Now in position to raise pocket money from these weekend gigs, there was just one problem; he was a student, studying and staying in a boarding school.
Faced with a choice between risking expulsion and earning a little pocket money from his weekend gigs, he settled for the second option, and quit the school’s boarding section.
Looking back at that juncture in his career he says: “I wasn’t a pro (professional) at the time but an amateur who just felt what I was doing. I didn’t know it would be my destiny.”
He continued getting gigs at different bars around Nyamata town, and soon, at a few social functions.
How did he join the ranks of the country’s first and leading comedy ensemble? He admits his fate was heavily influenced by his friends.
“After the skits I used to perform for them, they convinced me to take comedy professionally as a job. They had always pestered me to call up Arthur Nkusi of Comedy Knights, saying he would appreciate my talent and maybe even work with me.”
One day, he yielded to his friends’ demands and called up Arthur.
“I was home relaxing and who do I receive a call from? It was Arthur and he just asked me to “join him for work” at KFM. When I went, I found him doing the Rush Hour show with his co-host, Uncle Austin. Anyway he just asked me if I could voice a radio promo for Comedy Knight’s upcoming show, and I said why not?”
The short and precise promo consisted of three lines in Kinyarwanda that translate to:
“Those who say that they are more funny than Comedy Knights are lying to you. If you want to prove it, come to Ishyo Arts Center on March 29 2013. I too will be there.”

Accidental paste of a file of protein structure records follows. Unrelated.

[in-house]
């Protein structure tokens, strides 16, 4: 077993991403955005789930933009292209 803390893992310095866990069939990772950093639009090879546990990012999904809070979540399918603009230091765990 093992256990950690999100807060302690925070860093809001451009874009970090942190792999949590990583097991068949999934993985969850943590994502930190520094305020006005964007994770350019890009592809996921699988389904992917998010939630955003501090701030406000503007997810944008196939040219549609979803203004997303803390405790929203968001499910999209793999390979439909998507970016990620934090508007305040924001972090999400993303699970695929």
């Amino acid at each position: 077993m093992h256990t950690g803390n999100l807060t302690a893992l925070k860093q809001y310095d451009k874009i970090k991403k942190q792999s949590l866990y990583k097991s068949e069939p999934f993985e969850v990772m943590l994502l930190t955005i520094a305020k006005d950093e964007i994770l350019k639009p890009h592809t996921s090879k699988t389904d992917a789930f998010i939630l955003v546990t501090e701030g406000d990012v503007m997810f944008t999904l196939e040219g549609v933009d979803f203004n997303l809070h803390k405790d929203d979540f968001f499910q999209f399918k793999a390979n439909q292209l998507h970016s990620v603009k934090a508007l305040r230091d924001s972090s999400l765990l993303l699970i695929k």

Simple as it was, this particular promo marked one of the turning points in Muvunyi’s budding career.
It stood out because it sounded unlike other radio promos broadcast on local airwaves. What Muvunyi did in that promo was nothing short of daring, in that he delivered it in an accent that deliberately mimics the voice of H.E Paul Kagame –that clear, high-pitched and measured tone.
“I took the rhythm of H.E the President’s voice and imitated it to bring out something funny,” he comments.
In all, it took him about two minutes to voice it. “Arthur was impressed and discussed the issue with the rest of the group. He also invited me for Comedy Knight’s next rehearsals at the Ishyo Arts Center.”
Today, Muvunyi enjoys the enviable tag of “that guy who mimics H.E the President” in comedy circles.
Incidentally, even with his close physical resemblance to the President, he is no blood relation.
“I was born in 1992 in Mwanza, Tanzania, and I remember growing up with my father and grandfather, and we used to talk a lot.”
He first came to Rwanda in 1997 with his family, and stayed until 2003 when the family returned to Tanzania.
Today, he credits his colleagues at Comedy Knights for the mentorship accorded him. “I have realised that Comedy Knights isn’t just a group but a brotherhood,” he observes, adding:
“I and Babu are like brothers. We share everything. I’ve learnt to think big from Herve Kimenyi and Michael Sengazi. I’ve learnt to value hard work from Arthur and Jerome. I’ve learnt creativity and initiative from Babu, while George and Bob are friends that are always there and will do everything to save you.”
Muvunyi describes the group as “a place where you learn about the normal life of everyday, and it’s a place where everyone is talented in their own way.”
Meeting the President:
Ironically, or sadly, Muvunyi has never shaken hands with his hero, and does not even know if the President is aware of his comic alter ego. His wish is that one day this comes to be.
“The President is like a mirror in my life, so even just to shake hands with him and say , thank you, would be enough for me. I want to be a great comedian in Africa and in the whole world, because I do believe in talent.”
Final words: “Talent is something I respect and believe in more than anything. Talent can protect you the whole of your life. Let’s earn from our talent”.